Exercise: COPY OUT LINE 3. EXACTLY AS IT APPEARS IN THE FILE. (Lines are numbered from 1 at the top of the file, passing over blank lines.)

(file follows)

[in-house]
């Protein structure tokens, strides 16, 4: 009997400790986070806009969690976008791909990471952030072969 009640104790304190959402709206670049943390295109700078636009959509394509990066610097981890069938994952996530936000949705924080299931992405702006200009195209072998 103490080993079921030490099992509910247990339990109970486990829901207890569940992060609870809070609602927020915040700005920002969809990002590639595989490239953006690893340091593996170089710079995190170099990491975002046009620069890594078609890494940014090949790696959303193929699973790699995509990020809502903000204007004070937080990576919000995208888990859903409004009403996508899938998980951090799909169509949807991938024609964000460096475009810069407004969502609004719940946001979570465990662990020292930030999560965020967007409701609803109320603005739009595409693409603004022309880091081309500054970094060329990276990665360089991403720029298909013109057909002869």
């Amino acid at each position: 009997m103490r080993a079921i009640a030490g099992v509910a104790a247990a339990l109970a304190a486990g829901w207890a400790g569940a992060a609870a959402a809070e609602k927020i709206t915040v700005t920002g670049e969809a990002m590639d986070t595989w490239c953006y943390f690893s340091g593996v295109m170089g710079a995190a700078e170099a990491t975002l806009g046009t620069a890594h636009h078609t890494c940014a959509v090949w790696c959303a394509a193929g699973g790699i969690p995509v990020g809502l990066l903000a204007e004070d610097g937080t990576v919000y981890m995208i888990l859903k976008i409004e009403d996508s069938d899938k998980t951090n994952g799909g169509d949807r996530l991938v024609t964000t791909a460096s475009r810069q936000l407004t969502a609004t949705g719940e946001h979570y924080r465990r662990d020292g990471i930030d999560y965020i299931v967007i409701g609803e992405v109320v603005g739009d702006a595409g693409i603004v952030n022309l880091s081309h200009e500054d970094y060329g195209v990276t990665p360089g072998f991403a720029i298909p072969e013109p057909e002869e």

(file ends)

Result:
């Amino acid at each position: 009997m103490r080993a079921i009640a030490g099992v509910a104790a247990a339990l109970a304190a486990g829901w207890a400790g569940a992060a609870a959402a809070e609602k927020i709206t915040v700005t920002g670049e969809a990002m590639d986070t595989w490239c953006y943390f690893s340091g593996v295109m170089g710079a995190a700078e170099a990491t975002l806009g046009t620069a890594h636009h078609t890494c940014a959509v090949w790696c959303a394509a193929g699973g790699i969690p995509v990020g809502l990066l903000a204007e004070d610097g937080t990576v919000y981890m995208i888990l859903k976008i409004e009403d996508s069938d899938k998980t951090n994952g799909g169509d949807r996530l991938v024609t964000t791909a460096s475009r810069q936000l407004t969502a609004t949705g719940e946001h979570y924080r465990r662990d020292g990471i930030d999560y965020i299931v967007i409701g609803e992405v109320v603005g739009d702006a595409g693409i603004v952030n022309l880091s081309h200009e500054d970094y060329g195209v990276t990665p360089g072998f991403a720029i298909p072969e013109p057909e002869e």